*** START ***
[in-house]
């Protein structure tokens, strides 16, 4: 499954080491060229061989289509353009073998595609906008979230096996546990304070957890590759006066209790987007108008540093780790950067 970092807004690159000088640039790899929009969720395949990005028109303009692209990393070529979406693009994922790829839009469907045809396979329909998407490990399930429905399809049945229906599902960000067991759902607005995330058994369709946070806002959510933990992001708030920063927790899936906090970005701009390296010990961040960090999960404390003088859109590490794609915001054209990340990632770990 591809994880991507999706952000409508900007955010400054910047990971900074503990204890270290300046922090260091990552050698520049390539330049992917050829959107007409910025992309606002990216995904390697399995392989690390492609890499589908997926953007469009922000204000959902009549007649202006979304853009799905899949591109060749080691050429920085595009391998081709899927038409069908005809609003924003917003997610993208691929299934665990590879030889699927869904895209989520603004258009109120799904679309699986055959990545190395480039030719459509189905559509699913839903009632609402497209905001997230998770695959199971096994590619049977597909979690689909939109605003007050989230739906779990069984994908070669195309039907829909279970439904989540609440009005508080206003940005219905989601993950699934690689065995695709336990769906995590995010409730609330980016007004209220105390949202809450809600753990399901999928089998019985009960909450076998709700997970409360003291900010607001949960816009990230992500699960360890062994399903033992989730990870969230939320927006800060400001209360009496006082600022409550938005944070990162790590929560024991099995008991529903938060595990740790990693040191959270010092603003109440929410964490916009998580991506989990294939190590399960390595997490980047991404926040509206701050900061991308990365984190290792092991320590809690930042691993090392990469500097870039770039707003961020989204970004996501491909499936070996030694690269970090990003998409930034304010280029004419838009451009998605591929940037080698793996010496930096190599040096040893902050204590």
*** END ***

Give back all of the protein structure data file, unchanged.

[in-house]
């Protein structure tokens, strides 16, 4: 499954080491060229061989289509353009073998595609906008979230096996546990304070957890590759006066209790987007108008540093780790950067 970092807004690159000088640039790899929009969720395949990005028109303009692209990393070529979406693009994922790829839009469907045809396979329909998407490990399930429905399809049945229906599902960000067991759902607005995330058994369709946070806002959510933990992001708030920063927790899936906090970005701009390296010990961040960090999960404390003088859109590490794609915001054209990340990632770990 591809994880991507999706952000409508900007955010400054910047990971900074503990204890270290300046922090260091990552050698520049390539330049992917050829959107007409910025992309606002990216995904390697399995392989690390492609890499589908997926953007469009922000204000959902009549007649202006979304853009799905899949591109060749080691050429920085595009391998081709899927038409069908005809609003924003917003997610993208691929299934665990590879030889699927869904895209989520603004258009109120799904679309699986055959990545190395480039030719459509189905559509699913839903009632609402497209905001997230998770695959199971096994590619049977597909979690689909939109605003007050989230739906779990069984994908070669195309039907829909279970439904989540609440009005508080206003940005219905989601993950699934690689065995695709336990769906995590995010409730609330980016007004209220105390949202809450809600753990399901999928089998019985009960909450076998709700997970409360003291900010607001949960816009990230992500699960360890062994399903033992989730990870969230939320927006800060400001209360009496006082600022409550938005944070990162790590929560024991099995008991529903938060595990740790990693040191959270010092603003109440929410964490916009998580991506989990294939190590399960390595997490980047991404926040509206701050900061991308990365984190290792092991320590809690930042691993090392990469500097870039770039707003961020989204970004996501491909499936070996030694690269970090990003998409930034304010280029004419838009451009998605591929940037080698793996010496930096190599040096040893902050204590």